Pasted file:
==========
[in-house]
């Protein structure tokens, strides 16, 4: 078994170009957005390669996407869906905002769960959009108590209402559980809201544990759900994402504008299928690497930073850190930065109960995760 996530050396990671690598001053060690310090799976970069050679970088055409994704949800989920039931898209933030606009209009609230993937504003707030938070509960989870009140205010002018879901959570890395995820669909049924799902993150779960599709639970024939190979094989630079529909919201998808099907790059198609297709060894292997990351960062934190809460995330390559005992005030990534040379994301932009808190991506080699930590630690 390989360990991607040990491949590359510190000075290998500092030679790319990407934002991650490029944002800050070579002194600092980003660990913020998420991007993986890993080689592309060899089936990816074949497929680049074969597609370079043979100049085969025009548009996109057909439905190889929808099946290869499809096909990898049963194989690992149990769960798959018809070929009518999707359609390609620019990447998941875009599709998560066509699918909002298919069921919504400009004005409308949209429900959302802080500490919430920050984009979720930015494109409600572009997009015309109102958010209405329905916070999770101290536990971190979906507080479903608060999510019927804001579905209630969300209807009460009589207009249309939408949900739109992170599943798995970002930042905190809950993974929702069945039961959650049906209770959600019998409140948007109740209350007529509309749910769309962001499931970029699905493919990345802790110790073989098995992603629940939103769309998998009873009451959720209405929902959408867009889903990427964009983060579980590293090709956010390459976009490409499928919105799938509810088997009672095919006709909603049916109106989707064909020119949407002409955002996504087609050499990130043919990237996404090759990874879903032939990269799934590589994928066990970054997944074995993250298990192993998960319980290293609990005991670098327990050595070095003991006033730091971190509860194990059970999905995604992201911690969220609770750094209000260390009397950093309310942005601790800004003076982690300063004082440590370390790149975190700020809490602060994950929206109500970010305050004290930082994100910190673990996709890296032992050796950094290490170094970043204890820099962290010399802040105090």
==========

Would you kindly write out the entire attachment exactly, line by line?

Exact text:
[in-house]
């Protein structure tokens, strides 16, 4: 078994170009957005390669996407869906905002769960959009108590209402559980809201544990759900994402504008299928690497930073850190930065109960995760 996530050396990671690598001053060690310090799976970069050679970088055409994704949800989920039931898209933030606009209009609230993937504003707030938070509960989870009140205010002018879901959570890395995820669909049924799902993150779960599709639970024939190979094989630079529909919201998808099907790059198609297709060894292997990351960062934190809460995330390559005992005030990534040379994301932009808190991506080699930590630690 390989360990991607040990491949590359510190000075290998500092030679790319990407934002991650490029944002800050070579002194600092980003660990913020998420991007993986890993080689592309060899089936990816074949497929680049074969597609370079043979100049085969025009548009996109057909439905190889929808099946290869499809096909990898049963194989690992149990769960798959018809070929009518999707359609390609620019990447998941875009599709998560066509699918909002298919069921919504400009004005409308949209429900959302802080500490919430920050984009979720930015494109409600572009997009015309109102958010209405329905916070999770101290536990971190979906507080479903608060999510019927804001579905209630969300209807009460009589207009249309939408949900739109992170599943798995970002930042905190809950993974929702069945039961959650049906209770959600019998409140948007109740209350007529509309749910769309962001499931970029699905493919990345802790110790073989098995992603629940939103769309998998009873009451959720209405929902959408867009889903990427964009983060579980590293090709956010390459976009490409499928919105799938509810088997009672095919006709909603049916109106989707064909020119949407002409955002996504087609050499990130043919990237996404090759990874879903032939990269799934590589994928066990970054997944074995993250298990192993998960319980290293609990005991670098327990050595070095003991006033730091971190509860194990059970999905995604992201911690969220609770750094209000260390009397950093309310942005601790800004003076982690300063004082440590370390790149975190700020809490602060994950929206109500970010305050004290930082994100910190673990996709890296032992050796950094290490170094970043204890820099962290010399802040105090």